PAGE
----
Can a resident who commited a felony become a citizen?

Asked about 4 years ago - Los Angeles, CA

My husband was arrested and convicted of drug trafficking in 1994. I didnt know him back them. Anyways. He is a resident and applied for citizenship in 2009 but was denied because of the felony. We want to organize a nonprofit group for teenagers with drug problems but in order to do that we were told he needs to be a US citizen. Is there anyway the felony can be erased so he can become a citizen? He doesnt have any other charges since the 1994 incident. Please help.

Attorney answers (2)

  1. Robert Lee Marshall

    Contributor Level 20

    Answered . With a drug trafficking conviction on his record, your husband cannot become a US citizen.

    All drug trafficking offenses are considered aggravated felonies, which are the worst possible type of offense for immigration purposes. A person with an aggravated felony can be deported, and is permanently barred from reentering the USA. Even attempting to enter the US after an aggravated felony conviction is a Federal felony that can lead to prison time.

    In fact, I am very surprised that his green card was renewed and that he has not been deported already.

    Please understand that this is a general discussion of legal principles by a California lawyer and does not create an attorney/client relationship. It's impossible to give detailed, accurate advice based on a few sentences on a website (and you shouldn't provide too much specific information about your legal matter on a public forum like this, anyway). You should always seek advice from an attorney licensed in your jurisdiction who can give you an informed opinion after reviewing all of the relevant information.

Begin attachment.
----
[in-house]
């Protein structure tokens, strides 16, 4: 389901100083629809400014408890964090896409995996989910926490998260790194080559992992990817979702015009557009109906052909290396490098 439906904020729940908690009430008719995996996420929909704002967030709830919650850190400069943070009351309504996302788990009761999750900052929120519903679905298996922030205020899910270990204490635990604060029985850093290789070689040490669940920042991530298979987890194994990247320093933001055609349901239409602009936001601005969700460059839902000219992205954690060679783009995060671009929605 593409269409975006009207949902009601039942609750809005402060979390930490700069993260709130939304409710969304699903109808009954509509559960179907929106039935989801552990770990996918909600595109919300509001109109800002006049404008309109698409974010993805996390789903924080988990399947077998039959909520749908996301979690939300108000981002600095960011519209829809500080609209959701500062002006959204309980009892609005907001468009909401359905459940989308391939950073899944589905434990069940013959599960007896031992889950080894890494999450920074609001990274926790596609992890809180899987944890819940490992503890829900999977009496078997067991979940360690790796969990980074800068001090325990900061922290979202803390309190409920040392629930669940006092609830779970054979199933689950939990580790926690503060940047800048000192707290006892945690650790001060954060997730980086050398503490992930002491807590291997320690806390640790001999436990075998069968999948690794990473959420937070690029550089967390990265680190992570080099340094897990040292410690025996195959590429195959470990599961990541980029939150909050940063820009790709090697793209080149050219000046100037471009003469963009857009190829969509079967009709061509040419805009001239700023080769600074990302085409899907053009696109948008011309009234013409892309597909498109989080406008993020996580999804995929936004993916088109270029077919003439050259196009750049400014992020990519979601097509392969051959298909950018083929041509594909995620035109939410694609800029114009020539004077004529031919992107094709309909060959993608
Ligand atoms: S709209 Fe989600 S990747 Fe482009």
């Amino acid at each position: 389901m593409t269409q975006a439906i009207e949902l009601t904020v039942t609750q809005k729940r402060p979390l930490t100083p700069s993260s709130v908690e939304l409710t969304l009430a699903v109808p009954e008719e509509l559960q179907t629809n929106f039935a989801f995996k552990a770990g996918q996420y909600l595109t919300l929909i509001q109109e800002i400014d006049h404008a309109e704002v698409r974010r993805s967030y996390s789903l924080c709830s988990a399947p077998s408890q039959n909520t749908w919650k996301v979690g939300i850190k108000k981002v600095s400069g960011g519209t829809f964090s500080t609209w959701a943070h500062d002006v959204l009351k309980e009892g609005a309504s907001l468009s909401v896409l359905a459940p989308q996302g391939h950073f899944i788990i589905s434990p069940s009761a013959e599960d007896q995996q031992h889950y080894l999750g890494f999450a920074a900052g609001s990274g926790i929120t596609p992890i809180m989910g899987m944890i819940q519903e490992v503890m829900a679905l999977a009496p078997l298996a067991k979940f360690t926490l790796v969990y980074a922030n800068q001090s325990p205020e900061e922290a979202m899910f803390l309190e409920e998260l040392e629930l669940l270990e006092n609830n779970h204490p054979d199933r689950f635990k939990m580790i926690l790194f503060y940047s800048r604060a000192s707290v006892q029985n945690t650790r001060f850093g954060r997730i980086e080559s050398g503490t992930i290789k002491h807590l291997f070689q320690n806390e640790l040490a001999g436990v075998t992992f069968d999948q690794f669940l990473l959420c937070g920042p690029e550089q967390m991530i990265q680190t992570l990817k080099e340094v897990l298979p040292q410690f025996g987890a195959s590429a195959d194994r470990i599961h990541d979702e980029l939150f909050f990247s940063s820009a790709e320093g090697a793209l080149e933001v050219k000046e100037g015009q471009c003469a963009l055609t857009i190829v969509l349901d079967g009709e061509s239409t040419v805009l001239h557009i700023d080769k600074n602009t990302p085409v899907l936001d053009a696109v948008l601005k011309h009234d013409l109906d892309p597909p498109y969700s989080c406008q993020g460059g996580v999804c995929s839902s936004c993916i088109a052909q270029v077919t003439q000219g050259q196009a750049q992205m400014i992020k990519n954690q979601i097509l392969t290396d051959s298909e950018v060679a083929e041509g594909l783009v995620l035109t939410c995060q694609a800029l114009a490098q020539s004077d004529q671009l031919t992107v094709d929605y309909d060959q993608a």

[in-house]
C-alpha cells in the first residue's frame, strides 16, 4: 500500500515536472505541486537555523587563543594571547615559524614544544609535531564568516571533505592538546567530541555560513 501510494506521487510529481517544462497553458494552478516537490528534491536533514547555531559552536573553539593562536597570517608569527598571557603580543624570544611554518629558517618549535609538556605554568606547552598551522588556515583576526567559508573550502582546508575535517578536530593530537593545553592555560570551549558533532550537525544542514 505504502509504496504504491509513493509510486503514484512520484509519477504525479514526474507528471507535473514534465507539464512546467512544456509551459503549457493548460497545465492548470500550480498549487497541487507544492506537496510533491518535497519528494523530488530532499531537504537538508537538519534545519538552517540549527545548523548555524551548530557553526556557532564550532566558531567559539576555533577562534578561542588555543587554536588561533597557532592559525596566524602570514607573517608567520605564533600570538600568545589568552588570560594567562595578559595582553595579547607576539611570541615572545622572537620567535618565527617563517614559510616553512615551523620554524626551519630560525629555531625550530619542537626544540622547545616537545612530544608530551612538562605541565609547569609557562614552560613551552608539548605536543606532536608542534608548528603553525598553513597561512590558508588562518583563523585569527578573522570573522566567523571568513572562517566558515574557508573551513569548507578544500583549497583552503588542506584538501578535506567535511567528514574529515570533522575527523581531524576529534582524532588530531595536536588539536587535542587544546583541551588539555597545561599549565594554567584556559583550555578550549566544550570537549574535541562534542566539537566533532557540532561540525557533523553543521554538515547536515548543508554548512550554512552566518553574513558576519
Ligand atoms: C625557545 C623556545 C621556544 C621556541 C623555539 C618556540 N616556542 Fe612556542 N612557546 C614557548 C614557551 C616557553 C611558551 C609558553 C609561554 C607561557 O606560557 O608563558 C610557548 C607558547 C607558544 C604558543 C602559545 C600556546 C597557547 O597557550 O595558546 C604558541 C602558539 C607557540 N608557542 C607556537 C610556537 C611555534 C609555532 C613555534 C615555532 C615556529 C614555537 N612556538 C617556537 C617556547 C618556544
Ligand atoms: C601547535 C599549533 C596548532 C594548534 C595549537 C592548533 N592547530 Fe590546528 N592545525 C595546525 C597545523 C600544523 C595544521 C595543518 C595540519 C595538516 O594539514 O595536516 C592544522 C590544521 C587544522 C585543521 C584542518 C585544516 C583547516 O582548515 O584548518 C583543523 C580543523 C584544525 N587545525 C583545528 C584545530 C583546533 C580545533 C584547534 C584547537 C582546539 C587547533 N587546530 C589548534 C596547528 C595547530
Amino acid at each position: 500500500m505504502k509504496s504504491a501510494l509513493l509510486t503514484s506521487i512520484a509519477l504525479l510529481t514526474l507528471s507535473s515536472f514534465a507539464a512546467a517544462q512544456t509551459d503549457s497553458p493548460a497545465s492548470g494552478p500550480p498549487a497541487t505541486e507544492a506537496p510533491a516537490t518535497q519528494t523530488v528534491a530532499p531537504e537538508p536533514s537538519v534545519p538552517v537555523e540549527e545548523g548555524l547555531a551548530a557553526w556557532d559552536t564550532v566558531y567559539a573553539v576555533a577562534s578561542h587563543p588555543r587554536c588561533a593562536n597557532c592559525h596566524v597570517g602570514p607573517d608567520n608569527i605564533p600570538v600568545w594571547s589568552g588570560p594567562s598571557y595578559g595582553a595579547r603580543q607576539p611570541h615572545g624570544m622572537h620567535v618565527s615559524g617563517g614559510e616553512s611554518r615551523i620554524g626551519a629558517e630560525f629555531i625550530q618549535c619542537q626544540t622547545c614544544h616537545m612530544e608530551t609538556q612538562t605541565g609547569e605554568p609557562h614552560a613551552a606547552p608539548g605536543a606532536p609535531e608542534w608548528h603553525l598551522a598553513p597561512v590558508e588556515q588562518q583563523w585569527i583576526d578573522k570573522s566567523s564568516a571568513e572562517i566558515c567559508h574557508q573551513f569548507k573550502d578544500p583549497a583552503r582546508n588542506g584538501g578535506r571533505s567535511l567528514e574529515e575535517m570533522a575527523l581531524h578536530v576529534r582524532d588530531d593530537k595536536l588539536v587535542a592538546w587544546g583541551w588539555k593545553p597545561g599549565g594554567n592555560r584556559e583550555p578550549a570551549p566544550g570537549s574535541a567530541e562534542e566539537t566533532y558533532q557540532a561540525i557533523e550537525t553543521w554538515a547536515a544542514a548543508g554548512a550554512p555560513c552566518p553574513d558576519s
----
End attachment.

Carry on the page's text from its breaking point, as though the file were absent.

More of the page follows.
2. Elizabeth Rose Blandon

    Pro

    Contributor Level 16

    Answered . Foreign nationals can be denied naturalization based on criminal charges. Offenses related to controlled substances are among the most difficult to defend in terms of both naturalization and a possible deportation.

    That said, there are defenses and waivers that may be available to your husband. There are books written on the subject -- certainly too much to discuss here. I strongly suggest you consult with a knowledgeable immigration attorney if citizenship is a serious goal.

    This attorney speaks Spanish and French, is Board Certified and has clients throughout the U.S. For more information, click through to the Blog or web site.

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